10 April 2003, 17:56
Zhordania, Noy Nikolayevich
Politician and journalist, leader of Georgian Mensheviks. In 1918-1921, the chairman of Menshevik government in Georgia.
Born March 9 (21), 1869, in the village of Lanchukhti, Kutaisi Province. A nobleman. Graduated from Tiflis clerical seminary, later studied in Warsaw Veterinary Institute. Started revolutionary activities in workers' circles of Tiflis; in 1893-1898, was the leader of legal Marxists in Mesami dasi (Third Group). In 1894, was tried for participation in Georgia Freedom League. Was a delegate of the Second Congress of RSDRP (Russian Social Democrat Worker Party) in 1903, joined the Mensheviks. In 1905, was an editor of Menshevik newspaper Social Democrat (Tiflis, in Georgian); opposed Bolsheviks in his publications. During the 1905-1907 Revolution, opposed armed uprising and supported creation of a legal workers' party. At the Fourth Congress of RSDRP, supported the idea of making land the municipal property. In 1906, was elected into the First State Duma from Tiflis constituency; became the leader of social democrat faction. At the Fifth Congress of RSDRP in 1907, was elected into the Central Committee and remained its member until 1912. In December 1907, for signing the Vyborg appeal (address it the people by a group of First State Duma Deputies in response to its dissolution), was convicted, among other the 167 deputies, to three months in jail, which led to forfeit of a right to be elected. In summer 1912, managed a legal Menshevik newspaper Nashe Slovo (Our Turn to Speak) in Baku. In 1914, cooperated with L.D. Trotsky in the Borba (Struggle) magazine where published a number of article on nationalities issue. During the WWI, took the "defense" position; participated in Plekhanov's Samozaschita (Self-Defense) almanac (1916). After 1917 February Revolution, became the chairman of Tiflis Soviet. On March 6, 1917, was elected the Commissar of the Tiflis Soviet's Executive Committee. On June 12, 1917, at the meeting of Military Sections of Executive Councils, under the conditions of Bolsheviks' growing influence in the army, appealed Mensheviks and Esers to unity in the struggle against the Bolsheviks. In August, at the reunification congress of RSDRP, was elected the candidate to the central committee of RSDRP(o). On September 3, 1917, at a meeting of Tiflis Council, appealed to the worker class not to accept Bolshevist tendencies, but to struggle for the creation of a parliamentary republic.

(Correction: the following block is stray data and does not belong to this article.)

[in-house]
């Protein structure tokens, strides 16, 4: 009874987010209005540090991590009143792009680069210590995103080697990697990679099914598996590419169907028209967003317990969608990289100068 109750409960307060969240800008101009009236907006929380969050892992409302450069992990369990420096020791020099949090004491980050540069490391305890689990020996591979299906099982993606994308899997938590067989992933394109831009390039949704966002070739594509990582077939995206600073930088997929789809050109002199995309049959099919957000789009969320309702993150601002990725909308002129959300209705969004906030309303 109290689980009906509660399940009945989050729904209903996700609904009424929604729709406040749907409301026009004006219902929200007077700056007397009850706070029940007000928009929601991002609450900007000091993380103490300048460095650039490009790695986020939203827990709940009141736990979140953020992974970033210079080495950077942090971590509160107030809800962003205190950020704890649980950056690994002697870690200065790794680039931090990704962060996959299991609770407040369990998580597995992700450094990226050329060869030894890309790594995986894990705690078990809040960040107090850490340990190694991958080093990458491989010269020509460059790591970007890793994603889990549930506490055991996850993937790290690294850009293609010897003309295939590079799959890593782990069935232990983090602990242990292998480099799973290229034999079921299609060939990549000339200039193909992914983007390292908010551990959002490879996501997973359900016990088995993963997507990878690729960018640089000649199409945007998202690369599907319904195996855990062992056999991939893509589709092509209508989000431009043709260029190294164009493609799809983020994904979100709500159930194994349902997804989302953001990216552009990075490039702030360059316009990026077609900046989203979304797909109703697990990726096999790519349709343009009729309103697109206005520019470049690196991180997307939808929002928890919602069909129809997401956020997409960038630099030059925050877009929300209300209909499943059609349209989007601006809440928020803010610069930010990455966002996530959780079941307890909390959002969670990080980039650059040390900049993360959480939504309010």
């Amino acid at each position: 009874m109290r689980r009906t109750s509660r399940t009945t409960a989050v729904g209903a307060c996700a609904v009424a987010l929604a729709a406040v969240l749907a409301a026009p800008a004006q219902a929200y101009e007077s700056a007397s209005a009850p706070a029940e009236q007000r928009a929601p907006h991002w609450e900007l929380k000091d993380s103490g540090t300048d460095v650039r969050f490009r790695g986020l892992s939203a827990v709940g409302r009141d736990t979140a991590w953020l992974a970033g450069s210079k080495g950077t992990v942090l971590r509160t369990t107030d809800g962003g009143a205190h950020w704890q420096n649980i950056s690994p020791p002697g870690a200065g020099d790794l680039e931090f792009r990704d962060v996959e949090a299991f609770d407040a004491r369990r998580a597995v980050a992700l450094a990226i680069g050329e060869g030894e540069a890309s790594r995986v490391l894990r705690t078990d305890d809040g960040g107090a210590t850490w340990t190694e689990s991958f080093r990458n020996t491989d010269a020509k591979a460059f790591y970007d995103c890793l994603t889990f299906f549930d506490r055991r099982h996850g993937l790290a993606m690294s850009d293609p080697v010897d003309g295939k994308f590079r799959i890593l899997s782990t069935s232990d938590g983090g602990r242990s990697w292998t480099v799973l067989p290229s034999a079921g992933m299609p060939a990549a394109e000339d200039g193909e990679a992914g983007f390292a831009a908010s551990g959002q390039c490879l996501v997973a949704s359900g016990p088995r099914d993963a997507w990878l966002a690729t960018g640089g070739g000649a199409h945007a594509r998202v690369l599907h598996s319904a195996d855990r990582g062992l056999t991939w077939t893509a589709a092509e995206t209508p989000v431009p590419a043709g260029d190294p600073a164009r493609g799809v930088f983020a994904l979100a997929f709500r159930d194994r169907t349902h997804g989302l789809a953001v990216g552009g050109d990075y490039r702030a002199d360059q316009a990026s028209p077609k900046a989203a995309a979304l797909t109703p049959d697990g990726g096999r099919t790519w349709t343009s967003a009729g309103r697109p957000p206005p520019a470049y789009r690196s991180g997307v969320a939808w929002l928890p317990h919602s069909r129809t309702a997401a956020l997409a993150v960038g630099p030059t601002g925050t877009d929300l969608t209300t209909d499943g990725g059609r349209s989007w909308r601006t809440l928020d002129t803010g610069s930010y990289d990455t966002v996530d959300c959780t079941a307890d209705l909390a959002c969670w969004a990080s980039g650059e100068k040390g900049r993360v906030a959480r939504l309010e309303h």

Was the delegate of Democratic Meeting (September 1917), one of the leaders of its Menshevik faction. In October 1917, joined the Pre-Parliament, but, seeing that his hopes are not justified, chose to return to Georgia.
On November 11, 1817, at the meeting of national parties regarding creating the ruling power in Transcaucasia, Noy Zhordania gave a speech on the necessity of a power that will lead the area to the Constituent Assembly or form the centralized authorities. On November 20, speaking at Georgia's First National Congress, where all parties but the Bolsheviks were present, demanded Georgia's complete self-governance. On November 26, 1917, headed the presidium of Georgia's National Council.